If you’re reading this story on the new laptop or tablet or phone you just got for Christmas, be thankful.

But don’t forget also to be grateful, which, many spiritual leaders say, is not necessarily the same thing.

“We are taught repeatedly to be grateful when we have material gain, so it should come as no surprise that we wake up one day thinking people with more material possessions are more grateful,” said Joshua Hearne, abbot and director of Grace and Main Fellowship, an intentional Christian community devoted to hospitality, prayer and grassroots community development in Danville, Va.

“Our culture has taught us that gratitude is a bland cheerfulness that is all too often connected with financial security,” he said.

Rather, gratitude is a spiritual practice that, like other disciplines, requires daily attention. And its focus is on a growing awareness and experience of grace that may or may not be inspired by material blessings.

“In our experience, gratitude multiplies,” said Hearne, who serves as field personnel for the Cooperative Baptist Fellowship.

Those who cultivate gratitude, he added, “will not only be grateful for the thing itself, but they’ll be grateful for their own gratitude.”

Scarlette Jasper has seen that phenomenon firsthand.

Jasper is director of Olive Branch Ministries, which serves the homeless population, working poor and those experiencing medical crises, financial devastation and domestic violence in a 10-county area around Somerset, Ky.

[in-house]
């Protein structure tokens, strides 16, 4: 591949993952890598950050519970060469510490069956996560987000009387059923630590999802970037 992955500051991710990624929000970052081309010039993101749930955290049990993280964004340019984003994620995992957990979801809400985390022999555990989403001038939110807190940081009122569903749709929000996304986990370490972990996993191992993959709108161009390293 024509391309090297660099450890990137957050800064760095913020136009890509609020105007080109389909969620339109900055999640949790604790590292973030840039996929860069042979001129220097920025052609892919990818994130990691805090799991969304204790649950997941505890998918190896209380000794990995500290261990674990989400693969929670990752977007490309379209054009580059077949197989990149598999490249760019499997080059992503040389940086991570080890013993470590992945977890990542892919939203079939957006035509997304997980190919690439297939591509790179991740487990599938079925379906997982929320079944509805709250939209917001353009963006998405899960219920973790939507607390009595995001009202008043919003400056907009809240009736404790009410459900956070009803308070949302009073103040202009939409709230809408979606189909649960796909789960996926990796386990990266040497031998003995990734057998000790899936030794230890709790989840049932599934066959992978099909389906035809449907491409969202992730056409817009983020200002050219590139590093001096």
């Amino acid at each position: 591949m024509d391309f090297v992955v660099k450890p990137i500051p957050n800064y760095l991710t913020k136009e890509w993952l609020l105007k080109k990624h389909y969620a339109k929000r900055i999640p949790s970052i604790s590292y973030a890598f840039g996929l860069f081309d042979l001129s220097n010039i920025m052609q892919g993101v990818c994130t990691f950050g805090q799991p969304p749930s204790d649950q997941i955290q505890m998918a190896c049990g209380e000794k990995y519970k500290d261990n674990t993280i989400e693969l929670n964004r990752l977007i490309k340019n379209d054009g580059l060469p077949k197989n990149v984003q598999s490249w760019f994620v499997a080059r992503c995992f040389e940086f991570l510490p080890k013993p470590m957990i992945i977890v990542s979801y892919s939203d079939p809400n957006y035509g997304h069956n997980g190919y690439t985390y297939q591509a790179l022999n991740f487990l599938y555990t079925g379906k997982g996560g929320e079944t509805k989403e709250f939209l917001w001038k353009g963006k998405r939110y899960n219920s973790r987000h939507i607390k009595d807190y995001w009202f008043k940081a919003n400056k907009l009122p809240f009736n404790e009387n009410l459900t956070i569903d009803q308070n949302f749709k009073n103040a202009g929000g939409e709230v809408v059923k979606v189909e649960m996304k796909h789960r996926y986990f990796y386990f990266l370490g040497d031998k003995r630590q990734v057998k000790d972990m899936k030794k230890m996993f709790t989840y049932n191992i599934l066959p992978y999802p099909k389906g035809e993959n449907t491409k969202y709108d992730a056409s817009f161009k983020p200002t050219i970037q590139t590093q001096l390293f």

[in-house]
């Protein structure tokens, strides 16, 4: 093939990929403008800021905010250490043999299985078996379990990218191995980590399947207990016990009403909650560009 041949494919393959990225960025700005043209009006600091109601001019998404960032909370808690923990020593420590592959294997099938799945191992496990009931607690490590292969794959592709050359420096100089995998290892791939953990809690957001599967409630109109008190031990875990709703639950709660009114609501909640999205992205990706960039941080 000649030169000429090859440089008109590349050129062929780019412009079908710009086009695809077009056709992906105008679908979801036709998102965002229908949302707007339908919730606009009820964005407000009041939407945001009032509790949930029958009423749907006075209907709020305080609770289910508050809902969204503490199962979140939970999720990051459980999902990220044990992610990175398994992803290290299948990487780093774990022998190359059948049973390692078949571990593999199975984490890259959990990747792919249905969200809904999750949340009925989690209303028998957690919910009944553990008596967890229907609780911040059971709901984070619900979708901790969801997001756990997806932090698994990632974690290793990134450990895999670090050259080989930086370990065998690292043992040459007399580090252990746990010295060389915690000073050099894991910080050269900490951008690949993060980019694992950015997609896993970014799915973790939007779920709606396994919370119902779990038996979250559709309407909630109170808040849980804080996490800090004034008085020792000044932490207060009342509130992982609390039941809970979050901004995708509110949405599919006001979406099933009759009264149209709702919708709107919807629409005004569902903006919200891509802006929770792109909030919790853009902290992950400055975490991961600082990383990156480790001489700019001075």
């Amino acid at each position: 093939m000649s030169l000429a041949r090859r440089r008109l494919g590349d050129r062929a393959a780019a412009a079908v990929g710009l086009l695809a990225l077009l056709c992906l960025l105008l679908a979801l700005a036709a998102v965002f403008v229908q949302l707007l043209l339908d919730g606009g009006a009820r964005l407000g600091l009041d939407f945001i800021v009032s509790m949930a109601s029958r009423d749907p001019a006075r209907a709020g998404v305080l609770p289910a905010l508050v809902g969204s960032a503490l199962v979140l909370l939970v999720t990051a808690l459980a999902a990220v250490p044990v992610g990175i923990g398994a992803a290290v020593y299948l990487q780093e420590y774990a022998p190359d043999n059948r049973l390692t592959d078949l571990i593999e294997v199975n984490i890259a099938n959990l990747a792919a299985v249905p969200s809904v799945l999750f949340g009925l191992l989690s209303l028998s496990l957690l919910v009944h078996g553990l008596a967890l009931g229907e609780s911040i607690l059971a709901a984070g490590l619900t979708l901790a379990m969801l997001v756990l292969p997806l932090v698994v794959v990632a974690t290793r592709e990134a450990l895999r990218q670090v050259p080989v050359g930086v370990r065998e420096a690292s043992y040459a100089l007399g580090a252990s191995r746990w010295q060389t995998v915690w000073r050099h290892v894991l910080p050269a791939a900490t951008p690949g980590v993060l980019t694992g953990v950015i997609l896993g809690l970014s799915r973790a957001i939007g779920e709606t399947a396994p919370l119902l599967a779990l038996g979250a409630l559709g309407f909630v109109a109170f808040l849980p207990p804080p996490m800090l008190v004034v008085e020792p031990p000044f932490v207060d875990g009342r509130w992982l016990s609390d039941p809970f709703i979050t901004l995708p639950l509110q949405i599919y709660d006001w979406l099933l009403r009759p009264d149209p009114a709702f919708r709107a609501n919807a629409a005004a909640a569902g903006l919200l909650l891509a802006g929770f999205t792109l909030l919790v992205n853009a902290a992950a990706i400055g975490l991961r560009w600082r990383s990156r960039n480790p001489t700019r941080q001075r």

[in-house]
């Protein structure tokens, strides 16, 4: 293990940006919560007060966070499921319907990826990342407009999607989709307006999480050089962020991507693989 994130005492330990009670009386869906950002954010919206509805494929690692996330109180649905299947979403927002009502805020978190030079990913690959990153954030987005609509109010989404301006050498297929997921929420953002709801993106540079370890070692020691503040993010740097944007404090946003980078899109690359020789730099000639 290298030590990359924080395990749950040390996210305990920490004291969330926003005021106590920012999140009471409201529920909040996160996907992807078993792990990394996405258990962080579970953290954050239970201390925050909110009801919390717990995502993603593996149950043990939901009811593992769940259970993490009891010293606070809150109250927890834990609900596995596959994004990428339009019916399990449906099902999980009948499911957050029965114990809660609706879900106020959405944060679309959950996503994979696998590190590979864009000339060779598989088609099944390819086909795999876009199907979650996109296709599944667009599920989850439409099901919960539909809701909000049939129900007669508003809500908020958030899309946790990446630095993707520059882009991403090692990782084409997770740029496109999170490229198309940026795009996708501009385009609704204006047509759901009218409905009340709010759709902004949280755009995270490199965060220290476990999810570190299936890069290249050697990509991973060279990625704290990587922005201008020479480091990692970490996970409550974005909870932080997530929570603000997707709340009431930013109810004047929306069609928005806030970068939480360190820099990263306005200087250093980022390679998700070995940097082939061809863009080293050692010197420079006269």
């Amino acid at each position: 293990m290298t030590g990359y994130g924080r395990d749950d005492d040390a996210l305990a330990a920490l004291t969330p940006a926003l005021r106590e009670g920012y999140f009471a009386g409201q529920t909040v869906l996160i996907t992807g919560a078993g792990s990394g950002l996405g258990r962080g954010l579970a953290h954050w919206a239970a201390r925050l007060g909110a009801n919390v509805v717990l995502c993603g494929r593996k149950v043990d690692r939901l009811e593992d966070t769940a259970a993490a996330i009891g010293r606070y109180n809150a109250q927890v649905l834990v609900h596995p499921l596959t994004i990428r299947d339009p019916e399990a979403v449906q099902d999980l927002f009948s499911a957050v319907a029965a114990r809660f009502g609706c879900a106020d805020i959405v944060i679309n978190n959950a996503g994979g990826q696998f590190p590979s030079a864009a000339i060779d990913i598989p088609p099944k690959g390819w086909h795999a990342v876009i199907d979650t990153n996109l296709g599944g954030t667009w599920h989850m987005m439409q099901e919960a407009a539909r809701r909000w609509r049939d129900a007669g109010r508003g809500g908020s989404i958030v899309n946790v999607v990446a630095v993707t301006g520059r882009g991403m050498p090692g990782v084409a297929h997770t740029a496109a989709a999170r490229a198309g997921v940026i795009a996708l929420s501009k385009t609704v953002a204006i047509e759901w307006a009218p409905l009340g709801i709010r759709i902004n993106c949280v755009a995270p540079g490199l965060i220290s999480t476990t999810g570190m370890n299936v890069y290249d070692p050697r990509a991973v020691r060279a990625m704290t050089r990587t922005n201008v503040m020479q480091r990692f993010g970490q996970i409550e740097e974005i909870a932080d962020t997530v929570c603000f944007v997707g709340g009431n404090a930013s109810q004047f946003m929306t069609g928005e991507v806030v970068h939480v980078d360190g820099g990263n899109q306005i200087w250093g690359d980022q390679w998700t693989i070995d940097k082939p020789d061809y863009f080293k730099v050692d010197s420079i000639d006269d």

The holidays always add a level of financial and emotional stress for most of the clients her ministry serves. It’s especially tough when children are involved.

“I had one call me last week saying the kids are asking ‘are we getting a tree?’” said Jasper, who also serves as CBF field personnel.

Likewise, there are more calls for help providing gifts and food.

“You just see the need increase,” she said.

But the gratitude also increases — even among the poorest people Jasper encounters.

Scarlette Jasper

“The families I work for are grateful for … the littlest things I do to brighten their day.”

It’s especially true for those struggling through medical challenges. People sitting with very ill or dying loved ones seem to be able to pull from a deep well of thanks for even the tiniest of moments of togetherness.

“They don’t have huge expectations,” Jasper said. “They are just appreciative … for the time they have together.”

Hearne said it isn’t necessary to feel sorry for people facing such challenges at Christmas. Doing so reveals a disturbing theology.

“This time of year it’s common to talk about how blessed we are and how sorry we feel for those who are doing without, assuming that material wealth is a mark of God’s favor or the value of a person,” he said.

Those who simultaneously experience poverty and gratitude, likewise, are not doing so despite their circumstances, Hearne said.

“It has little to do with their poverty. They just choose to practice gratitude.”

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A Cup of Cold Water* – Week One Devotional for Say Something Nice Sunday

And if anyone gives even a cup of cold water to one of these little ones who is my disciple, truly I tell you, that person will certainly not lose their reward.” Matthew 10:42 (NIV)

There is a member of our congregation who calls me regularly to share a great quotation or an especially meaningful devotional. She has taken the time to do this for years. She knows that I collect quotations. It is always a welcome call and seems to come just when I need it most.